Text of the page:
A Southwark eviction gone very wrong

A man has succeeded in his claim that Southwark Council acted unfairly, negligently and unlawfully by conspiring to evict him and covering it up with a series of lies after his eviction. All of his belongings were removed and destroyed, and he ended up being street homeless for over a year.

The man was a tenant in Peckham for 23 years and had been in rent arrears. The Council had obtained a Possession Order in 2006 and wanted to enforce this by obtaining a bailiff’s Warrant. Because the Order was over six years old, the Council should have applied for permission from a Judge to evict the tenant. However, this was not done and the Court office simply issued a Warrant for the tenant’s eviction.

The Court concluded that the Council had failed to follow its own procedures relating to evictions and storing and disposing of belongings. Officers in the Council had decided to evict the tenant at all costs, whether lawfully or not, and they knew, or ignored the fact that all of the tenant’s belongings were going to be destroyed.

This was an extraordinary case with unusual circumstances. If your landlord has applied for a Warrant to evict you, you may be able to apply to Court to stop or delay the eviction and it is not late to take action. There are certain things that your landlord must do in order to lawfully evict you, especially if your landlord is a local authority or housing association.  Please contact us to see if we can assist you.


LONDON SOUTH BANK UNIVERSITY in partnership with Philcox Gray, Wainwright & Cummins, Anthony Gold and Hanne & Co

Drastic cuts to legal aid mean there is an ever increasing demand for free high quality social welfare law advice. So the innovative London South Bank University Legal Advice Clinic (LAC) is a vital new resource for the residents of one of London’s most deprived boroughs. What is innovative about the project is that it’s a drop-in face-to-face service. That’s great for clients who can get the advice they need immediately, and it’s great for students who are plunged straight into the advice process – always under the close supervision of university-employed solicitors or shadowing local solicitors at specialist evening advice sessions. Philcox Gray, the first firm to offer our services at the specialist evening sessions, are proud that our support for the project has been fundamental to its success.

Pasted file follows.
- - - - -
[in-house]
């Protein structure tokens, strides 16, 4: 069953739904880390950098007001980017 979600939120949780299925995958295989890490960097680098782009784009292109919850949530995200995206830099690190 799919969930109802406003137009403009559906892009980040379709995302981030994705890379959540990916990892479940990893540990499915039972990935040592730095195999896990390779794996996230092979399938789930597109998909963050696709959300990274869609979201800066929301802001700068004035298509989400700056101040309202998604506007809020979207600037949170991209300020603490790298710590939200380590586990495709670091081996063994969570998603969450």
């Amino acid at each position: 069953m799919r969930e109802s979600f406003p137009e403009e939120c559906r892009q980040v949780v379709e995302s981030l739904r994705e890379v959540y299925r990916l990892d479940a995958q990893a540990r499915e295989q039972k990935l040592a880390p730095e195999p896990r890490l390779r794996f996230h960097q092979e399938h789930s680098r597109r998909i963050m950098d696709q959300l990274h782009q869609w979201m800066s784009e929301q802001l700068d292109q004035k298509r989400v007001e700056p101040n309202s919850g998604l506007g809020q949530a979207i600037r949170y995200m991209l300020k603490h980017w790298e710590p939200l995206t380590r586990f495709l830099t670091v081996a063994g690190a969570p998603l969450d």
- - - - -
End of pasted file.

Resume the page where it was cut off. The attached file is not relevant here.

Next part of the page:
The LAC operates out of dedicated premises on campus and is open during the University term-time. The current term runs 23rd September – 10th December 2014, and the daytime drop in opening times are:

  •  Tuesdays 10am – 12 noon
  •  Wednesdays 10am – 12 noon and 3pm – 5pm
  •  Access to the evening sessions is via initial assessment at the daytime drop-in sessions

Sessions can get busy and the LAC cannot guarantee to see everybody, so you should arrive early to avoid disappointment.

The LAC’s free drop in service provides basic information on any legal topic and generalist advice on social welfare law matters (except immigration). Clients are signposted and referred to local advice agencies and legal services. In appropriate cases clients are referred for specialist legal advice on family, housing and employment matters at specialist evening sessions. These specialist sessions are staffed by local solicitors who are shadowed by law student volunteers.

The Clinic has had impressive results for clients (over 1200 since it opened in September 2011) and is an inspirational learning experience. One law student described her involvement with enthusiasm:

“No other legal experience I have done has given me this level of responsibility and client contact. Working at the clinic has really boosted my confidence.”

Alan Russell Senior Lecturer, Solicitor and Director of the Legal Advice Clinic asks if such projects can plug the gap left by the attack on access to justice in his article at http://l2b.thelawyer.com/home/opinion/cut-the-gap/3003937.article

The answer? Well – such services can help, and Philcox Gray, along with other local solicitors, are committed to the project’s future.

Clients can contact the LAC at:

London South Bank University

Legal Advice Clinic

Caxton House, 13-16 Borough Road

Southwark SE1 0AA

T : 020 7815 5450

E: legaladvice@lsbu.ac.uk


(Please note the LAC does not give advice by phone or email)